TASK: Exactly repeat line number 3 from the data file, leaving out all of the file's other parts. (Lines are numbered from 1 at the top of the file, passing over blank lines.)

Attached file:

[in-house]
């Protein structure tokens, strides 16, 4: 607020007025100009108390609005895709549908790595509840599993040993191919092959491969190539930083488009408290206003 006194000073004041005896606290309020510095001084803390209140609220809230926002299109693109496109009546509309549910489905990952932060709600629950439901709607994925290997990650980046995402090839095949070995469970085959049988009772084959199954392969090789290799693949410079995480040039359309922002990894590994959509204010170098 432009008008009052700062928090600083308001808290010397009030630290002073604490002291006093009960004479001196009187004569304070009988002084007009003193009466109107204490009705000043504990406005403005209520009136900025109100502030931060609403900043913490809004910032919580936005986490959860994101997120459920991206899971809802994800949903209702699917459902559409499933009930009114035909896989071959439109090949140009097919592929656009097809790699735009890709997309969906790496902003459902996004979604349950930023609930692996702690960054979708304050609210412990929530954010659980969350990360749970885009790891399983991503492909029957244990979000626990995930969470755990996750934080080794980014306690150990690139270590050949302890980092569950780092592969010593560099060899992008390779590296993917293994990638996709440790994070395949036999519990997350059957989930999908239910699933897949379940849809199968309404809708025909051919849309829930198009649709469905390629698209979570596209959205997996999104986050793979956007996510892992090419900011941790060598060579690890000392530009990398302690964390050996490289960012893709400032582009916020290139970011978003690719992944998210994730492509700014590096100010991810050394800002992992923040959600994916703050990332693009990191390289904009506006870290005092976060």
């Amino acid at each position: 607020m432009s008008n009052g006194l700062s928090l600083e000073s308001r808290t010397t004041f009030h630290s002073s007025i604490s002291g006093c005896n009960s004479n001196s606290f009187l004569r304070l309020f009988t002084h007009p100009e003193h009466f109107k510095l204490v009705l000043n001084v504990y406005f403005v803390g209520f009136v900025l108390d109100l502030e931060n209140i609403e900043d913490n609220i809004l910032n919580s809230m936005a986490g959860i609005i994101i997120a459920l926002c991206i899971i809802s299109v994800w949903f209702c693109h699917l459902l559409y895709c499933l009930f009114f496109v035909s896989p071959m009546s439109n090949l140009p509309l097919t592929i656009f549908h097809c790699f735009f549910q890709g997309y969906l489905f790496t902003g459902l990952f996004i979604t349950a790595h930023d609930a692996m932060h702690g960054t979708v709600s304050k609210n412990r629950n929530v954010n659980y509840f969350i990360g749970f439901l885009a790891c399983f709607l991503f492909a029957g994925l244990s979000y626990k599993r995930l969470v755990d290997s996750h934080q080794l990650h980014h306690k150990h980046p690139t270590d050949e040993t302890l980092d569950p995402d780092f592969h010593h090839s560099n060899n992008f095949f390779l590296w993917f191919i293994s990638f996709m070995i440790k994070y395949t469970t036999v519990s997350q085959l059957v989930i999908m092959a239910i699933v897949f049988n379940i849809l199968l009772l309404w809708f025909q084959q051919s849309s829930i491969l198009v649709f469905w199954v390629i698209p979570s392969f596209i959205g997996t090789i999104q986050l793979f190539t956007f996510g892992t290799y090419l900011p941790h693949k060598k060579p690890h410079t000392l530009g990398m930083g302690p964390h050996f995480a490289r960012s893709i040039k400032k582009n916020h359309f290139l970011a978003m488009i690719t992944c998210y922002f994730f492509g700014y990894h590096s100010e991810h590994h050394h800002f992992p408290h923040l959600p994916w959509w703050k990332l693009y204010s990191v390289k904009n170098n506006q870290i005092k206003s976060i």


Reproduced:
């Amino acid at each position: 607020m432009s008008n009052g006194l700062s928090l600083e000073s308001r808290t010397t004041f009030h630290s002073s007025i604490s002291g006093c005896n009960s004479n001196s606290f009187l004569r304070l309020f009988t002084h007009p100009e003193h009466f109107k510095l204490v009705l000043n001084v504990y406005f403005v803390g209520f009136v900025l108390d109100l502030e931060n209140i609403e900043d913490n609220i809004l910032n919580s809230m936005a986490g959860i609005i994101i997120a459920l926002c991206i899971i809802s299109v994800w949903f209702c693109h699917l459902l559409y895709c499933l009930f009114f496109v035909s896989p071959m009546s439109n090949l140009p509309l097919t592929i656009f549908h097809c790699f735009f549910q890709g997309y969906l489905f790496t902003g459902l990952f996004i979604t349950a790595h930023d609930a692996m932060h702690g960054t979708v709600s304050k609210n412990r629950n929530v954010n659980y509840f969350i990360g749970f439901l885009a790891c399983f709607l991503f492909a029957g994925l244990s979000y626990k599993r995930l969470v755990d290997s996750h934080q080794l990650h980014h306690k150990h980046p690139t270590d050949e040993t302890l980092d569950p995402d780092f592969h010593h090839s560099n060899n992008f095949f390779l590296w993917f191919i293994s990638f996709m070995i440790k994070y395949t469970t036999v519990s997350q085959l059957v989930i999908m092959a239910i699933v897949f049988n379940i849809l199968l009772l309404w809708f025909q084959q051919s849309s829930i491969l198009v649709f469905w199954v390629i698209p979570s392969f596209i959205g997996t090789i999104q986050l793979f190539t956007f996510g892992t290799y090419l900011p941790h693949k060598k060579p690890h410079t000392l530009g990398m930083g302690p964390h050996f995480a490289r960012s893709i040039k400032k582009n916020h359309f290139l970011a978003m488009i690719t992944c998210y922002f994730f492509g700014y990894h590096s100010e991810h590994h050394h800002f992992p408290h923040l959600p994916w959509w703050k990332l693009y204010s990191v390289k904009n170098n506006q870290i005092k206003s976060i």